• Speed of staff member – An infrequent PAT tester would be expected to average around 12 items per hour, which could drop as low as 10 or rise as high as 15 with regular practice.

£18,500 ÷ 52 (weeks) ÷ 40 (hours per week) = £8.894 per hour (assuming no overtime or enhancements are payable)

£8.894 ÷ 12 (items per hour) = £0.74 per item (Labour only)

5. Total cost per item

Without overtime: Labour + Variable = £0.74 + £0.03 = £0.77 per item
With overtime (at time & 1/3rd): (Labour x 1 1/3) + Variable = £0.99 + £0.03 = £1.02 per item

Please bare in mind these are just examples, based on a salary of £18,500 per annum and an overtime rate of time & 1/3rd. Substitute these for your own figures and work out your own estimate. We’ve provided a handy calculator within an excel document you can download at the end of this article.

So, lets put these prices into context as they are a little meaningless at the minute. Are they cheaper or not?
Well, they are both much cheaper than what you would have paid in the previous decade, which explains the sudden increase of in-house PAT testing, but aren’t necessarily cheaper than you would pay now. For anything over 200 items (which is what most schools would be, some into the thousands of items) we would comfortably be able to beat the £1.02 estimate nationwide. As for the cheaper quote, with a large number of items, we could certainly get very close, maybe even beat it on a multi-year contract, but let’s consider if it is cheaper first. Let’s compare it with a quote of £0.84. It’s 7p cheaper on face-value, but we need to now consider the fixed costs, firstly the annual PAT tester calibration.

£40 ÷ £0.07 = 571

This means you would need to perform a minimum of 571 tests per annum to cover the cost of calibration. Every 571 tests after this you would save £40. Is this worth burdening your staff with the extra responsibility & workload? To hit your £40 saving it would require you testing 1,142 items, which many schools will have, but that’s approximately an extra 95 man-hours of work! Let us not forget the other one-off fixed costs – you need to make sure that you are making enough of a saving each year to cover your initial capital expenditure.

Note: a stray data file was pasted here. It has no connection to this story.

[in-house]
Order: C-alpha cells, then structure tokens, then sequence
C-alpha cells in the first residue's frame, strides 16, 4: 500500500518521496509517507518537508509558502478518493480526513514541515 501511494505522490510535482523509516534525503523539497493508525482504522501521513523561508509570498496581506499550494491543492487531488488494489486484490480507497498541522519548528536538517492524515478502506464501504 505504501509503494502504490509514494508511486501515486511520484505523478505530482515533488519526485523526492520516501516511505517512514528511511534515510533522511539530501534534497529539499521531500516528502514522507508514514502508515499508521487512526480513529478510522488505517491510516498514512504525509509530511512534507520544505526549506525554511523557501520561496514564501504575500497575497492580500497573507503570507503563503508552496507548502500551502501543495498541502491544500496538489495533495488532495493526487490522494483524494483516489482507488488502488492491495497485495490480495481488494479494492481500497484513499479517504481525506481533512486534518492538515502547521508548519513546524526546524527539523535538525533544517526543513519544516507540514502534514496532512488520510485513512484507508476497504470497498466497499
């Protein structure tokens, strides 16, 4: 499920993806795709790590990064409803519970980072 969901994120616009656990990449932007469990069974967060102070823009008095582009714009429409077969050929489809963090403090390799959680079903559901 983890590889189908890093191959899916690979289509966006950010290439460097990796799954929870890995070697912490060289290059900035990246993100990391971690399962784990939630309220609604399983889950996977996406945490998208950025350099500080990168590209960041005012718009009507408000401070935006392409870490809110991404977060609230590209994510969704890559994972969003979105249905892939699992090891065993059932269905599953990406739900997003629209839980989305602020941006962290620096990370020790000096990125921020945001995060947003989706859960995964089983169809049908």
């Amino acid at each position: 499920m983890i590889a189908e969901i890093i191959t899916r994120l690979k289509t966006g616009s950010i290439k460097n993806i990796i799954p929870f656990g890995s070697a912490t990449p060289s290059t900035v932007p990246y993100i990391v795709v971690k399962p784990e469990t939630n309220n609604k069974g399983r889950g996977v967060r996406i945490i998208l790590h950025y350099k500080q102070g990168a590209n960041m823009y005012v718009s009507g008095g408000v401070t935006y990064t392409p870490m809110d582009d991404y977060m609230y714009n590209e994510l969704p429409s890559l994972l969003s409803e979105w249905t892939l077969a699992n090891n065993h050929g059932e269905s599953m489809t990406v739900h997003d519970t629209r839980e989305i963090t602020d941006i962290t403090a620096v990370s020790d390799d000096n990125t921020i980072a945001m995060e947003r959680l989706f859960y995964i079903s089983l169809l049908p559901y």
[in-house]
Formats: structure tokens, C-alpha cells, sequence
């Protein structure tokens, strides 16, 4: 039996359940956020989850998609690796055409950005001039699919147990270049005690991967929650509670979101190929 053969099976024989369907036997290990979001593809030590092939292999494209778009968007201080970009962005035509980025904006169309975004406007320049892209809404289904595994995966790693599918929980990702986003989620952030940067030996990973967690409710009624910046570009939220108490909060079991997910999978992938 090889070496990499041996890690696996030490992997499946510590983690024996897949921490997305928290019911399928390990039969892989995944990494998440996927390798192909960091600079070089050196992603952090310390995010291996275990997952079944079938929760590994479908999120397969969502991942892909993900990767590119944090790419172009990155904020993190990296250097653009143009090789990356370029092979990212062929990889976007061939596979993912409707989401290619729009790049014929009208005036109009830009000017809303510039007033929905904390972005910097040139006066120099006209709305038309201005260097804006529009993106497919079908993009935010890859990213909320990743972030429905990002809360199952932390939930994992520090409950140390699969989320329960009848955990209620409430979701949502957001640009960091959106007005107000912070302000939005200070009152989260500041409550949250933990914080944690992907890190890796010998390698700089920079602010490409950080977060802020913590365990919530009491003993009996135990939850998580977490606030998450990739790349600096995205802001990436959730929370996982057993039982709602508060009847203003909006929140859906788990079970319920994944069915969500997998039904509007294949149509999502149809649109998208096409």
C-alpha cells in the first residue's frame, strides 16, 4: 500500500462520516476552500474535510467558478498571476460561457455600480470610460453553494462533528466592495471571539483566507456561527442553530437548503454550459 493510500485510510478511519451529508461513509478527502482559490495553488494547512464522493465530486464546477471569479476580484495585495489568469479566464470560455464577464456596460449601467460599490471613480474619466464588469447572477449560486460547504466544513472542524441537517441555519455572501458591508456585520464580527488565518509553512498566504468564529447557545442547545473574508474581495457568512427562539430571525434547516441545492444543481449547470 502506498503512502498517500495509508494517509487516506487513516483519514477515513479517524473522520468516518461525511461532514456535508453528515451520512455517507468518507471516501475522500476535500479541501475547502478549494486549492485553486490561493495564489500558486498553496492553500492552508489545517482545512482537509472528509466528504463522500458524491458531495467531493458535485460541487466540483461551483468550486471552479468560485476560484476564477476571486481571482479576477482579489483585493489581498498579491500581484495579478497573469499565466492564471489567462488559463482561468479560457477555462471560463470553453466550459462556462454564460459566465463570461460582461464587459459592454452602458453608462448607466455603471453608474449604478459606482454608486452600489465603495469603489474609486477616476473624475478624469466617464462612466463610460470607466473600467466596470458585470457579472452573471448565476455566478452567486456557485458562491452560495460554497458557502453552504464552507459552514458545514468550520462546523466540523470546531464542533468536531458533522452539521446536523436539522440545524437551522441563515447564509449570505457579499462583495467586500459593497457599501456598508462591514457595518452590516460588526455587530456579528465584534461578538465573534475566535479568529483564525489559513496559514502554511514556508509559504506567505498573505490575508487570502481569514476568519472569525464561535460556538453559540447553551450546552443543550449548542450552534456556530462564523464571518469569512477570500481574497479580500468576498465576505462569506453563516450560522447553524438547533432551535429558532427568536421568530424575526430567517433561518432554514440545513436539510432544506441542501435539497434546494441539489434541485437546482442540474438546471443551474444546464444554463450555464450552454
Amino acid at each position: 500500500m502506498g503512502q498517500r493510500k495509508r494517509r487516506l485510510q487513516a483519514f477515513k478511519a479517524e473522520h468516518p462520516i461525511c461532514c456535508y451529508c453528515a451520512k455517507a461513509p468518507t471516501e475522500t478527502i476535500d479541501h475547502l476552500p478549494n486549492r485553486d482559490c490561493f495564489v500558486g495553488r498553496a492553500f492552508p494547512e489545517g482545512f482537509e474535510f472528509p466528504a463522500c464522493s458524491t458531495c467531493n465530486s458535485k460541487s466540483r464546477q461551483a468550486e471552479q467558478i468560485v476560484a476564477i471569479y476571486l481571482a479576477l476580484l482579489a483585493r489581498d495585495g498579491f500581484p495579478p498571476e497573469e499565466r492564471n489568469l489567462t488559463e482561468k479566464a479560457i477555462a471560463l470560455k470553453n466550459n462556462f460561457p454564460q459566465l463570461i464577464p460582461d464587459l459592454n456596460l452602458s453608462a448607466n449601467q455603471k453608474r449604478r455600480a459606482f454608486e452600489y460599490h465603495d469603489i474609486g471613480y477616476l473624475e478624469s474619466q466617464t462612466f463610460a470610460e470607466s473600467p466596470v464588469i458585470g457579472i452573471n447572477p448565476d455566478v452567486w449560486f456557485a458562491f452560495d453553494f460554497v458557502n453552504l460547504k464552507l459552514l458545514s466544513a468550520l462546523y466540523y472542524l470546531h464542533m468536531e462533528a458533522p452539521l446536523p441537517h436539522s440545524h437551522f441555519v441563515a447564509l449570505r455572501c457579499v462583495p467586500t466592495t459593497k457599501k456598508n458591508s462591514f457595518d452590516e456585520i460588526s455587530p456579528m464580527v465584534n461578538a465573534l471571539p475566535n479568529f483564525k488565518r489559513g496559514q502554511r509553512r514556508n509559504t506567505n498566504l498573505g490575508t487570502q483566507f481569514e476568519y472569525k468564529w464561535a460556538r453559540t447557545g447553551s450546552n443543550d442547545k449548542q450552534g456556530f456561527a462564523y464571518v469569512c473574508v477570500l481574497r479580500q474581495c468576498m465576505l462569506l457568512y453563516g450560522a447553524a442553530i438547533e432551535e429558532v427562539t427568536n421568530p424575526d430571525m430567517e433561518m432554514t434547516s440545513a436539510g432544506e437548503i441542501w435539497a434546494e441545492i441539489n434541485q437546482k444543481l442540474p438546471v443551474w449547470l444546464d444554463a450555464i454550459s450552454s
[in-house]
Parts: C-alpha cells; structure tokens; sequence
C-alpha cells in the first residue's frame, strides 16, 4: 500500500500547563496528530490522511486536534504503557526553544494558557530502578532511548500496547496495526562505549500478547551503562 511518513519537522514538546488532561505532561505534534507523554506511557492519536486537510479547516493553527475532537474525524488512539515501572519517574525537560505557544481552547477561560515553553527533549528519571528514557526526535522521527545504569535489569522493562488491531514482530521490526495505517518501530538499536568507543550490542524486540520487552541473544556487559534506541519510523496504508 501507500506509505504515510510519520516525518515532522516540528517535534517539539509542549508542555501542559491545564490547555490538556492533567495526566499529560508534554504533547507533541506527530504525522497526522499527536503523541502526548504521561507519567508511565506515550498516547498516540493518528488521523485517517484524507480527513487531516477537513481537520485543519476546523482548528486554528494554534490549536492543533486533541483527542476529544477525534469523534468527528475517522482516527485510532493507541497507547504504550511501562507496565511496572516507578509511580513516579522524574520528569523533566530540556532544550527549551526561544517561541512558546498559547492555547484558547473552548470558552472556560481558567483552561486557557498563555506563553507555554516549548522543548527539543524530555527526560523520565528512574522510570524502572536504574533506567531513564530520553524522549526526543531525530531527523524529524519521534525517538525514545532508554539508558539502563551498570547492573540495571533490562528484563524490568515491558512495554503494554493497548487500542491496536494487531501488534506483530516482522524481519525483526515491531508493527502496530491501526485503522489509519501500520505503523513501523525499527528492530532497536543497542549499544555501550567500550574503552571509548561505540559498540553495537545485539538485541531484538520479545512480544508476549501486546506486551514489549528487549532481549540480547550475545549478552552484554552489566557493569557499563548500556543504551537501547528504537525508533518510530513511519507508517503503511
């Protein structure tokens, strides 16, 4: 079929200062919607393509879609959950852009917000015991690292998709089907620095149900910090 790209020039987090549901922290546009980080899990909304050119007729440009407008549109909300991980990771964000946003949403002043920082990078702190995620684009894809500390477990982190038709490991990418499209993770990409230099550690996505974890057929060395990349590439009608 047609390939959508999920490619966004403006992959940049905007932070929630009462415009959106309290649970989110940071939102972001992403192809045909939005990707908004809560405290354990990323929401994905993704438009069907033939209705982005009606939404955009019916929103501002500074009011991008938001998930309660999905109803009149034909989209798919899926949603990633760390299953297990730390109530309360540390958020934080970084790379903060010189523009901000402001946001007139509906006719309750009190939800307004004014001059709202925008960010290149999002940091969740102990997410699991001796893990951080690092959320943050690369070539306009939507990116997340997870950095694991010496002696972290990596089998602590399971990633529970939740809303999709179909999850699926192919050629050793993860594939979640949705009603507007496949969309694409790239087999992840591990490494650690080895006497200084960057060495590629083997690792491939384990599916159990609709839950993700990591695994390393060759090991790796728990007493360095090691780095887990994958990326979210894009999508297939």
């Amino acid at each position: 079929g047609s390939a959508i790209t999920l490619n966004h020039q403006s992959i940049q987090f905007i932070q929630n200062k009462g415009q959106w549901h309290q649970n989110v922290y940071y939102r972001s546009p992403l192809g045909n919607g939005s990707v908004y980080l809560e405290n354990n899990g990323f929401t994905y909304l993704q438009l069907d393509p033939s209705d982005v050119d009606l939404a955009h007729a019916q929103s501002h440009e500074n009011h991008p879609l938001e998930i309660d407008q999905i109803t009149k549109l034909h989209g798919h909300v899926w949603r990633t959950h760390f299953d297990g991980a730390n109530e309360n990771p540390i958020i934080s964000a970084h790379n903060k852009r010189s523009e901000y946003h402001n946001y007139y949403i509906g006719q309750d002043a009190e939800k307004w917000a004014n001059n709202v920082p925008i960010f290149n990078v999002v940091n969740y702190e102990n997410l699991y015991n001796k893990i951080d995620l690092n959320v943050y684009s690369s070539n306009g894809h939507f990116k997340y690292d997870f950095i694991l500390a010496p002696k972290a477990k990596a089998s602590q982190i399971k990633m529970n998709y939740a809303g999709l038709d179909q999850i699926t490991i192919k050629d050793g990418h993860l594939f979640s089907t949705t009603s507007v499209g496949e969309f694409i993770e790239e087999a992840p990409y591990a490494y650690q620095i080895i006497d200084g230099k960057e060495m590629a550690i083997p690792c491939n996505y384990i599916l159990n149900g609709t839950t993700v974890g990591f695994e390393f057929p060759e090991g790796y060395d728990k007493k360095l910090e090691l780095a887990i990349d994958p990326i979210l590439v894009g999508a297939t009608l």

£700 ÷ £0.07 = 10,000!

This means, that you would need to perform a total of 10,571 tests before you hit your break even point with an extra 571 items added for every year it takes you to get there! For many schools this isn’t realistic as it would take years to reach that figure.

In-Source or Out-source PAT?

Each school will be different as each has different costs to consider. If you are looking at bringing PAT testing in-house now, in 2013, my advice would be don’t bother. As you can see from the example above and your own calculations that you’ve hopefully done, it will take years to break even and if you are constantly paying to retrain new staff you may never hit your break even point. If you are a very large school and able to hit 10,000 items in a couple of years, re-negotiate your rates with your current provider or get a quote from others.

If you currently in-source then it’s worth re-evaluating based on 2013 quotes and salaries. You may find that as your labour costs have gone up, the newer PAT quotes are significantly less that when you first decided to in-source and it is no longer viable to continue. Then it would be beneficial to enlist the services of a contractor.

It maybe that your one-off fixed costs have been covered over the previous years, so you don’t have to take that into account and it runs at a similar cost to a contractor, in which case you have a couple of options; it maybe that you can better utilise the expertise of the staff member elsewhere, so a PAT contractor would free up the time to do this, without having to pay staff overtime or, you could happily leave the arrangement as it is currently, to again re-evaluate the costs should your trained staff member leave the organisation, in which case re-training may not be worth it.

To perform your own calculations, you can use our handy excel based calculator here.